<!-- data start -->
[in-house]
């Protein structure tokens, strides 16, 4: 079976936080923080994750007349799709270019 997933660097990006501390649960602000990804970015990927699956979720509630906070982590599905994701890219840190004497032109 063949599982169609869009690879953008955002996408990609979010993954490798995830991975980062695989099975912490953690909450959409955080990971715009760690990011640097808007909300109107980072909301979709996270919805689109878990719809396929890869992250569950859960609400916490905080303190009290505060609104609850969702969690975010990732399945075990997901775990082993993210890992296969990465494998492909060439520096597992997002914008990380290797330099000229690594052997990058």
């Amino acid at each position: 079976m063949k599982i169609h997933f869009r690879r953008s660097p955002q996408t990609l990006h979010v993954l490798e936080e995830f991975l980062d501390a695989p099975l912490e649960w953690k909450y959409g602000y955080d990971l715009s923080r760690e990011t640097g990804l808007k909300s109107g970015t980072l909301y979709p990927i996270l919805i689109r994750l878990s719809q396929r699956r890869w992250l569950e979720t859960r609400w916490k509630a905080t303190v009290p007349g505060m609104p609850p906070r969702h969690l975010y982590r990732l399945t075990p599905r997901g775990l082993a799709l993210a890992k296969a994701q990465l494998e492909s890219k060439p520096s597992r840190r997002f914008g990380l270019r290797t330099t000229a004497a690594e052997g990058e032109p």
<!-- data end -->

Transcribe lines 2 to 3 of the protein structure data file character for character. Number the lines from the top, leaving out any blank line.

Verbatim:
């Protein structure tokens, strides 16, 4: 079976936080923080994750007349799709270019 997933660097990006501390649960602000990804970015990927699956979720509630906070982590599905994701890219840190004497032109 063949599982169609869009690879953008955002996408990609979010993954490798995830991975980062695989099975912490953690909450959409955080990971715009760690990011640097808007909300109107980072909301979709996270919805689109878990719809396929890869992250569950859960609400916490905080303190009290505060609104609850969702969690975010990732399945075990997901775990082993993210890992296969990465494998492909060439520096597992997002914008990380290797330099000229690594052997990058």
């Amino acid at each position: 079976m063949k599982i169609h997933f869009r690879r953008s660097p955002q996408t990609l990006h979010v993954l490798e936080e995830f991975l980062d501390a695989p099975l912490e649960w953690k909450y959409g602000y955080d990971l715009s923080r760690e990011t640097g990804l808007k909300s109107g970015t980072l909301y979709p990927i996270l919805i689109r994750l878990s719809q396929r699956r890869w992250l569950e979720t859960r609400w916490k509630a905080t303190v009290p007349g505060m609104p609850p906070r969702h969690l975010y982590r990732l399945t075990p599905r997901g775990l082993a799709l993210a890992k296969a994701q990465l494998e492909s890219k060439p520096s597992r840190r997002f914008g990380l270019r290797t330099t000229a004497a690594e052997g990058e032109p």